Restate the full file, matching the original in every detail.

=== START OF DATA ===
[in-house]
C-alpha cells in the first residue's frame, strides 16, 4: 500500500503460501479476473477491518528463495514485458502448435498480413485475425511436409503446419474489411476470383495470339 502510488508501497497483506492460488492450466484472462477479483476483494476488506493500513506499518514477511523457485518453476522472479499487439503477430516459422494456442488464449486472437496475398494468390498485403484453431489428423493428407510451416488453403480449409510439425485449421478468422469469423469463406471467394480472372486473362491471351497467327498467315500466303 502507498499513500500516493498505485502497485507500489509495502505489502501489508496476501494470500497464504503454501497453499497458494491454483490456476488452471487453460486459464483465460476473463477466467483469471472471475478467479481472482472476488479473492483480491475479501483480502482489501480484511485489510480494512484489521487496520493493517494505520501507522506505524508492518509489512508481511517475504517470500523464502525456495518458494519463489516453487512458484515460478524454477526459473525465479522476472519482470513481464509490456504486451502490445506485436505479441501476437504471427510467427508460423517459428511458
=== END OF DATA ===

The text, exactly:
[in-house]
C-alpha cells in the first residue's frame, strides 16, 4: 500500500503460501479476473477491518528463495514485458502448435498480413485475425511436409503446419474489411476470383495470339 502510488508501497497483506492460488492450466484472462477479483476483494476488506493500513506499518514477511523457485518453476522472479499487439503477430516459422494456442488464449486472437496475398494468390498485403484453431489428423493428407510451416488453403480449409510439425485449421478468422469469423469463406471467394480472372486473362491471351497467327498467315500466303 502507498499513500500516493498505485502497485507500489509495502505489502501489508496476501494470500497464504503454501497453499497458494491454483490456476488452471487453460486459464483465460476473463477466467483469471472471475478467479481472482472476488479473492483480491475479501483480502482489501480484511485489510480494512484489521487496520493493517494505520501507522506505524508492518509489512508481511517475504517470500523464502525456495518458494519463489516453487512458484515460478524454477526459473525465479522476472519482470513481464509490456504486451502490445506485436505479441501476437504471427510467427508460423517459428511458